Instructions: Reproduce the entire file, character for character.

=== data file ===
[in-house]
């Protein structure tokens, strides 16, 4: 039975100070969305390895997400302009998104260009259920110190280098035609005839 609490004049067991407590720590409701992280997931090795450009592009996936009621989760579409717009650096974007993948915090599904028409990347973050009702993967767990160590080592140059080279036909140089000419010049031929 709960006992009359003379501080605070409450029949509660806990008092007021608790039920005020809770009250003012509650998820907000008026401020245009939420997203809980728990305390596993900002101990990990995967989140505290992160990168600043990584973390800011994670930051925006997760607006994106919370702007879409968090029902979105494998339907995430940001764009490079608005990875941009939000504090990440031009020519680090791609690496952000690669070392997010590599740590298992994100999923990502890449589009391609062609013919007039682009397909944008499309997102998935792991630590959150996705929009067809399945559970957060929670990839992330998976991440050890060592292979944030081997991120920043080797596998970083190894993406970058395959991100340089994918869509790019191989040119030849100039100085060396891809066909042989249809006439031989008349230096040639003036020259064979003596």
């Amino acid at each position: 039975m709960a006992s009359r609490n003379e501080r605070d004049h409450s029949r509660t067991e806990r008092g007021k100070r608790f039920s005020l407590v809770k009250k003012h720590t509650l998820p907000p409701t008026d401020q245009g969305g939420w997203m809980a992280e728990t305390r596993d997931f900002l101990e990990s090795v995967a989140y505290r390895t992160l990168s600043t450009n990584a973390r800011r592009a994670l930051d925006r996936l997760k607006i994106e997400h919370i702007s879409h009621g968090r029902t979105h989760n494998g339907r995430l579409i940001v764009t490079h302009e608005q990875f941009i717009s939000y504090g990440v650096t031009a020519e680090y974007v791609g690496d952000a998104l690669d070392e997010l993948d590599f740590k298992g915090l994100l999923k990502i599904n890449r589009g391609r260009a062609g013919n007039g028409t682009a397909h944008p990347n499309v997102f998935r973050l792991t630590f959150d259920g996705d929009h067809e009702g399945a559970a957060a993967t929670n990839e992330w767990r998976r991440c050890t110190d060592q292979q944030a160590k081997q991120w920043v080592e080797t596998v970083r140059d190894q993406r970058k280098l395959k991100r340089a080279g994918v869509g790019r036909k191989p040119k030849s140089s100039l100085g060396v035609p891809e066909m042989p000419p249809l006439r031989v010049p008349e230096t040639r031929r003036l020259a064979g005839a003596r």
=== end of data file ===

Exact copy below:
[in-house]
């Protein structure tokens, strides 16, 4: 039975100070969305390895997400302009998104260009259920110190280098035609005839 609490004049067991407590720590409701992280997931090795450009592009996936009621989760579409717009650096974007993948915090599904028409990347973050009702993967767990160590080592140059080279036909140089000419010049031929 709960006992009359003379501080605070409450029949509660806990008092007021608790039920005020809770009250003012509650998820907000008026401020245009939420997203809980728990305390596993900002101990990990995967989140505290992160990168600043990584973390800011994670930051925006997760607006994106919370702007879409968090029902979105494998339907995430940001764009490079608005990875941009939000504090990440031009020519680090791609690496952000690669070392997010590599740590298992994100999923990502890449589009391609062609013919007039682009397909944008499309997102998935792991630590959150996705929009067809399945559970957060929670990839992330998976991440050890060592292979944030081997991120920043080797596998970083190894993406970058395959991100340089994918869509790019191989040119030849100039100085060396891809066909042989249809006439031989008349230096040639003036020259064979003596």
């Amino acid at each position: 039975m709960a006992s009359r609490n003379e501080r605070d004049h409450s029949r509660t067991e806990r008092g007021k100070r608790f039920s005020l407590v809770k009250k003012h720590t509650l998820p907000p409701t008026d401020q245009g969305g939420w997203m809980a992280e728990t305390r596993d997931f900002l101990e990990s090795v995967a989140y505290r390895t992160l990168s600043t450009n990584a973390r800011r592009a994670l930051d925006r996936l997760k607006i994106e997400h919370i702007s879409h009621g968090r029902t979105h989760n494998g339907r995430l579409i940001v764009t490079h302009e608005q990875f941009i717009s939000y504090g990440v650096t031009a020519e680090y974007v791609g690496d952000a998104l690669d070392e997010l993948d590599f740590k298992g915090l994100l999923k990502i599904n890449r589009g391609r260009a062609g013919n007039g028409t682009a397909h944008p990347n499309v997102f998935r973050l792991t630590f959150d259920g996705d929009h067809e009702g399945a559970a957060a993967t929670n990839e992330w767990r998976r991440c050890t110190d060592q292979q944030a160590k081997q991120w920043v080592e080797t596998v970083r140059d190894q993406r970058k280098l395959k991100r340089a080279g994918v869509g790019r036909k191989p040119k030849s140089s100039l100085g060396v035609p891809e066909m042989p000419p249809l006439r031989v010049p008349e230096t040639r031929r003036l020259a064979g005839a003596r």